Old Dog New Trick…Electronic Filing of Taxes, We Are Finally Won Over

As you probably know if you are reading this, we are avid fans of technology. We do not consider ourselves cutting edge as that sometimes has its own perils, however, we embrace the modernization of old habits, and certainly enjoy the productivity gains technology allows.

One area we have been slow to embrace, Filing Your Personal Tax Return Electronically, changed recently during a friendly agrument from a Tax preparer friend earlier this month. Just as a reminder, we do not do tax returns, and are not CPA’s, but we often find ourselves happily digging through returns as a double-check, and many times after a friendly note from the IRS.

Our main hesitation for electronic filing has been the possible problems associated with an amended, corrected, or otherwise problematic return. We have been assured, and have a shallow track record, but believe this is no longer a valid concern.

So what was the argument that changed our mind?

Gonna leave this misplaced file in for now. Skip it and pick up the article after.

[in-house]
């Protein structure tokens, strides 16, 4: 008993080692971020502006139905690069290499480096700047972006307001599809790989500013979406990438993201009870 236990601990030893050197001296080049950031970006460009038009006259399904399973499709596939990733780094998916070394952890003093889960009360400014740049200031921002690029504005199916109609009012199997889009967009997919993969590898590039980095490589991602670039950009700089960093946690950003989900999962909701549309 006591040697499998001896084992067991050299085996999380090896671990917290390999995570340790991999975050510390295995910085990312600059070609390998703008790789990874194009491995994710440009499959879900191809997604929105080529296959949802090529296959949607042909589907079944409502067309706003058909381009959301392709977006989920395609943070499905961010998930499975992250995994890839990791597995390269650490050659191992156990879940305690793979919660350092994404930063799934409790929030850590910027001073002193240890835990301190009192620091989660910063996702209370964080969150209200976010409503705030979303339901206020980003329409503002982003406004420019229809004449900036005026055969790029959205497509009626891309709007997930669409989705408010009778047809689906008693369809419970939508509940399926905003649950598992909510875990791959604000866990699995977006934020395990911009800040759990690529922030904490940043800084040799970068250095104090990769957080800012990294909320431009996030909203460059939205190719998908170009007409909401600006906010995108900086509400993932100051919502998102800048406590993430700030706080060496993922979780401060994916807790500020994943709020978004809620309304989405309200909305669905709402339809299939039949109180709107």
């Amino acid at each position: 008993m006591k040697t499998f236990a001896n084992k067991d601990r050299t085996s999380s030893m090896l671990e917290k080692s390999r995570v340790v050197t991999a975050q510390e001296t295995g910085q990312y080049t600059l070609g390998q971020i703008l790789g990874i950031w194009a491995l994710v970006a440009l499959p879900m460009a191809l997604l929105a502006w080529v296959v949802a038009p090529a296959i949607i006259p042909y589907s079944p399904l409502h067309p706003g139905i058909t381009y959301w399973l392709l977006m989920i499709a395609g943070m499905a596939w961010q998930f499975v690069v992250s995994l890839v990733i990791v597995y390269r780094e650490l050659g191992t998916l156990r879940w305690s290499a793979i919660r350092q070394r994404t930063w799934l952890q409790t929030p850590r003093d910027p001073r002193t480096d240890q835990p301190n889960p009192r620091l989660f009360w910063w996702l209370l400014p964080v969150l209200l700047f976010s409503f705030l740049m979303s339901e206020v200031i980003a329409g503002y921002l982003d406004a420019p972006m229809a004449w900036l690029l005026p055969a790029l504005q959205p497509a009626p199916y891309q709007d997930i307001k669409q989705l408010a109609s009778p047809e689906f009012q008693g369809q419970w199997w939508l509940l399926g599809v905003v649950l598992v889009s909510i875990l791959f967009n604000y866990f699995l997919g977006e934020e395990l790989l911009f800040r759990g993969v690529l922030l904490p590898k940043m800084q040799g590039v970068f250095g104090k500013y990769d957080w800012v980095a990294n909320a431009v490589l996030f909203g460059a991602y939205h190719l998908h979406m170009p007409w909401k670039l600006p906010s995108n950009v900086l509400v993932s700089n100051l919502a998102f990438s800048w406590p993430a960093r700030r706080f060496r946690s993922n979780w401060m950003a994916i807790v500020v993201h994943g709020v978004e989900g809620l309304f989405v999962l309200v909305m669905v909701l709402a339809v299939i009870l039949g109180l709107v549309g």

Upon learning that accounting firms completing greater than 100 returns are now mandated to file electronically (most anyone who works with an accounting professional must file electronically now) I voiced my skepticism only to receive an opinion changing response.

“Would you prefer to have the data manually entered by a person from the paper you send, or electronically completed with much less chance of transposing error?”

That was all it took to make me a believer, I had never thought of the data entry errors prior to that statement, and again have been somewhat comforted in electronic correction methods for those inevitable oops issues.

A couple of recommendations, especially if you are filing yourself:

  1. Always keep a pdf/paper copy of your entire return with the expanded items, just in case there is a problem or proof of filing is needed in the future; Click here for the IRS recommended record keeping items
  2. Many brokerage vendors allow automatic downloads of transactions to populate realized gains and losses – Use this at your own risk!  Our experience has been a lack of accuracy 
  3.  If you are filing electronically, be sure to confirm the IRS’s receipt of your information
  4. Keep returns for years of major purchases, such as a residence or other property

    Old Dog New Trick

In closing, I guess the old dog new tricks cliché may be useful, however we have found caution very useful, especially given our occupation. This time we are finally embracing technology, even if it still makes us slightly uncomfortable!

Have a Great Day and a Super Weekend !


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